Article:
Great places make for a strong economy, and the research supports that contention. By employing community-based placemaking strategies, we strengthen both our economic and social future. The League believes that at the heart of great places are strong cities. Across the country, cities account for over 80 percent of GDP, but in Michigan we have failed to invest in this vital resource.
After years of working within the existing paradigms, the League is undertaking a major legislative and policy push aimed at reforming municipal finance in Michigan to encourage renewed investment in our communities. This is intended to be an examination of how we can do things differently in Michigan to assure that local government can’t just survive, but can thrive. To that end, the League will be developing policy recommendations around three themes: Cost Containment, Revenue Enhancement, and Structure of Government.
We are taking this approach to break away from the historically limiting tactic of incremental change within the context of where we are today. We need new ideas, innovative approaches, and bold action to create a new future for communities around Michigan.
Is this an issue that you care about and would like to have a discussion about locally? The League will work with you to plan an event in your hometown with community groups, local chambers of commerce, local media, etc. Just contact us and we will provide resources and/or a speaker to help foster the discussion.
A Broken System
Michigan has the most abysmal record for investing in local government. It’s worse than any state in the nation, and this directly relates to our ability to provide great services and create the places we all know are needed to be competitive in a global economy. We must reform our system to invest in what matters most: our communities.
There is a fascinating and important guest column in today’s Detroit News with the headline “Revenue sharing boosts Michigan communities.” This column by conservative Hillsdale College Economics Professor Gary Wolfram echoes many of the messages in our saveMIcity municipal reform effort. Wolfram is the William Simon professor of economics and public policy director of economics at Hillsdale College. Please check out his column. The column is based on an in-depth research study that Wolfram and the Hillsdale…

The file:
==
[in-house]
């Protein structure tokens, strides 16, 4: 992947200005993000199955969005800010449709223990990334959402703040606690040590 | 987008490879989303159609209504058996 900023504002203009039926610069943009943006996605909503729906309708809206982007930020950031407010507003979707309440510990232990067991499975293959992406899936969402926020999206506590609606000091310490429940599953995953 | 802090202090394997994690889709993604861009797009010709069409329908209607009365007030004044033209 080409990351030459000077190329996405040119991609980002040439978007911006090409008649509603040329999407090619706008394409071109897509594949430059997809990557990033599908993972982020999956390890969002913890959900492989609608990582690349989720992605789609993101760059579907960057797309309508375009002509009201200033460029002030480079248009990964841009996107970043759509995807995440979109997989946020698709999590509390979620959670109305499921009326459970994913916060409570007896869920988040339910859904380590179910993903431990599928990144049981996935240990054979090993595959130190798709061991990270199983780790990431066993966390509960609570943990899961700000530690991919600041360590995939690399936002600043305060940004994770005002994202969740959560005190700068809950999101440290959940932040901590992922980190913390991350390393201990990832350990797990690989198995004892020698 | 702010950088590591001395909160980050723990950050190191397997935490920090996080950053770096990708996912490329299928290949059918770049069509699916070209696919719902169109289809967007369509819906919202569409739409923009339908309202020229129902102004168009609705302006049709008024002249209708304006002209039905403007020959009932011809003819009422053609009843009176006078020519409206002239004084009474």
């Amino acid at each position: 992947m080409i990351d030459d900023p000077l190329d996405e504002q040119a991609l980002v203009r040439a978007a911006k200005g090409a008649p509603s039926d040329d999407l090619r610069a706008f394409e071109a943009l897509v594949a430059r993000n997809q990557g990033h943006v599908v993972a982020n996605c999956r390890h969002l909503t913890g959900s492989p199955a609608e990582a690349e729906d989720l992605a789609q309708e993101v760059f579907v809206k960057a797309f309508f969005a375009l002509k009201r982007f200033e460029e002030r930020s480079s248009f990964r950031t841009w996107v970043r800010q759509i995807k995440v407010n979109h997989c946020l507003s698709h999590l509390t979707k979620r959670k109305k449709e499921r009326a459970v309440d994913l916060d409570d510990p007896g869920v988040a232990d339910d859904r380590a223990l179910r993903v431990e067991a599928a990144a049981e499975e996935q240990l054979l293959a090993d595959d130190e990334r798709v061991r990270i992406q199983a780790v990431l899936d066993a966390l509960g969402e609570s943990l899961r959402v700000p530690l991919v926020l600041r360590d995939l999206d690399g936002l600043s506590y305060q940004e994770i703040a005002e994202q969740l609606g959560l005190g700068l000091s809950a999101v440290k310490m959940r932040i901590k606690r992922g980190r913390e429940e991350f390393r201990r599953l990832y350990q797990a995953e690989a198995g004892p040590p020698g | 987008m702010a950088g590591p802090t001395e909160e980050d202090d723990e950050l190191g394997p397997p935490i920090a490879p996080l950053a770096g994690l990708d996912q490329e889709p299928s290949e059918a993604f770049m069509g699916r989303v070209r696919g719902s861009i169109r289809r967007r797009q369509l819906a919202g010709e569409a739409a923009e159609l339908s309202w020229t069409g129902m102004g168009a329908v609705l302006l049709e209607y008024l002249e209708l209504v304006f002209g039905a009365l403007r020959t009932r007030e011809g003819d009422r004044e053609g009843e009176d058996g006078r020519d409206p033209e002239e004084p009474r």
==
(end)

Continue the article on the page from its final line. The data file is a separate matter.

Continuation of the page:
The Michigan Municipal League's Dan Gilmartin has a warning for Michigan's policymakers: The way the state funds its cities is squeezing them dry. An in-depth article jointly posted by Crain's Detroit Business and Bridge Magazine, extensively quotes Gilmartin, the League's CEO and executive director, as well as the League's Anthony Minghine, COO and associate executive director. Gilmartin says that local governments across the state need to do a better job at sharing services and cutting…
ROMULUS, Michigan - Upward of 70 people attended a highly successful saveMIcity municipal finance forum in Romulus Thursday involving the Michigan Municipal League, the City of Romulus and Plante Moran. The Community Financial Health Forum featured the League’s Anthony Minghine, COO and associate executive director, and Plante Moran’s Frank Audia, group managing partner. Minghine talked about how Michigan’s economy is improving but its communities continue to suffer due to the state’s broken system for funding…
That according to the U.S. Census Bureau, from 2002 – 2012 revenues for the State of Michigan increased 29%, but revenues the state provided to local government for local services like police, fire, and recreation, decreased by more than 56%.